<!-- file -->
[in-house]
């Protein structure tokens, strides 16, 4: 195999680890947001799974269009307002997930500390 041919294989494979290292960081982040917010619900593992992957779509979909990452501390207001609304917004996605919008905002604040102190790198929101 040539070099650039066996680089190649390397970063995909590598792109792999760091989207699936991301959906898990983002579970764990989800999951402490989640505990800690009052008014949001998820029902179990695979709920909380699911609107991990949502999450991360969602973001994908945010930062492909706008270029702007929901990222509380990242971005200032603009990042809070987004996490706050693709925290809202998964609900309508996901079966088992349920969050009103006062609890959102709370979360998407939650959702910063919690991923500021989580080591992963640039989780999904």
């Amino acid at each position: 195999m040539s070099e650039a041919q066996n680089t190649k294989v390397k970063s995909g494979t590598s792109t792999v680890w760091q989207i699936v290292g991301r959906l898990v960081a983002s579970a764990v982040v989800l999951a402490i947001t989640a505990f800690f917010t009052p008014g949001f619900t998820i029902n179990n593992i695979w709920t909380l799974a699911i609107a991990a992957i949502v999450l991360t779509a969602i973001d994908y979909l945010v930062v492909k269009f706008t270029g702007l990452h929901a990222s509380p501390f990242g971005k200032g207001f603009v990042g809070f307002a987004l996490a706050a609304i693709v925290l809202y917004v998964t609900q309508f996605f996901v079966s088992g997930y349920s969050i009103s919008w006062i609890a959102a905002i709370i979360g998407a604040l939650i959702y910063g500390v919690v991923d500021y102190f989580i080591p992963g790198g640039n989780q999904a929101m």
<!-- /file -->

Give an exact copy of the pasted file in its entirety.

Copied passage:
[in-house]
């Protein structure tokens, strides 16, 4: 195999680890947001799974269009307002997930500390 041919294989494979290292960081982040917010619900593992992957779509979909990452501390207001609304917004996605919008905002604040102190790198929101 040539070099650039066996680089190649390397970063995909590598792109792999760091989207699936991301959906898990983002579970764990989800999951402490989640505990800690009052008014949001998820029902179990695979709920909380699911609107991990949502999450991360969602973001994908945010930062492909706008270029702007929901990222509380990242971005200032603009990042809070987004996490706050693709925290809202998964609900309508996901079966088992349920969050009103006062609890959102709370979360998407939650959702910063919690991923500021989580080591992963640039989780999904």
């Amino acid at each position: 195999m040539s070099e650039a041919q066996n680089t190649k294989v390397k970063s995909g494979t590598s792109t792999v680890w760091q989207i699936v290292g991301r959906l898990v960081a983002s579970a764990v982040v989800l999951a402490i947001t989640a505990f800690f917010t009052p008014g949001f619900t998820i029902n179990n593992i695979w709920t909380l799974a699911i609107a991990a992957i949502v999450l991360t779509a969602i973001d994908y979909l945010v930062v492909k269009f706008t270029g702007l990452h929901a990222s509380p501390f990242g971005k200032g207001f603009v990042g809070f307002a987004l996490a706050a609304i693709v925290l809202y917004v998964t609900q309508f996605f996901v079966s088992g997930y349920s969050i009103s919008w006062i609890a959102a905002i709370i979360g998407a604040l939650i959702y910063g500390v919690v991923d500021y102190f989580i080591p992963g790198g640039n989780q999904a929101m």